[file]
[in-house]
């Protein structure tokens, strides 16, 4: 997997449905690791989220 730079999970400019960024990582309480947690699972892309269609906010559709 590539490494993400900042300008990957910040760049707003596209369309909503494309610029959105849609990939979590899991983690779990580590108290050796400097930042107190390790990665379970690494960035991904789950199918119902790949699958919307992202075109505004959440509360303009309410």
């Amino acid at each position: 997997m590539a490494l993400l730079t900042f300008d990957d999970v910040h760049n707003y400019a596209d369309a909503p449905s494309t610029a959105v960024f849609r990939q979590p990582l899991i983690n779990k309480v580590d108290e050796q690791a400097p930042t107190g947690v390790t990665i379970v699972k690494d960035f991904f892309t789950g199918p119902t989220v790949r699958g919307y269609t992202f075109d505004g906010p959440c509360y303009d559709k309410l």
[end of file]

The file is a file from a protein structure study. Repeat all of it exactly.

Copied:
[in-house]
């Protein structure tokens, strides 16, 4: 997997449905690791989220 730079999970400019960024990582309480947690699972892309269609906010559709 590539490494993400900042300008990957910040760049707003596209369309909503494309610029959105849609990939979590899991983690779990580590108290050796400097930042107190390790990665379970690494960035991904789950199918119902790949699958919307992202075109505004959440509360303009309410």
């Amino acid at each position: 997997m590539a490494l993400l730079t900042f300008d990957d999970v910040h760049n707003y400019a596209d369309a909503p449905s494309t610029a959105v960024f849609r990939q979590p990582l899991i983690n779990k309480v580590d108290e050796q690791a400097p930042t107190g947690v390790t990665i379970v699972k690494d960035f991904f892309t789950g199918p119902t989220v790949r699958g919307y269609t992202f075109d505004g906010p959440c509360y303009d559709k309410l």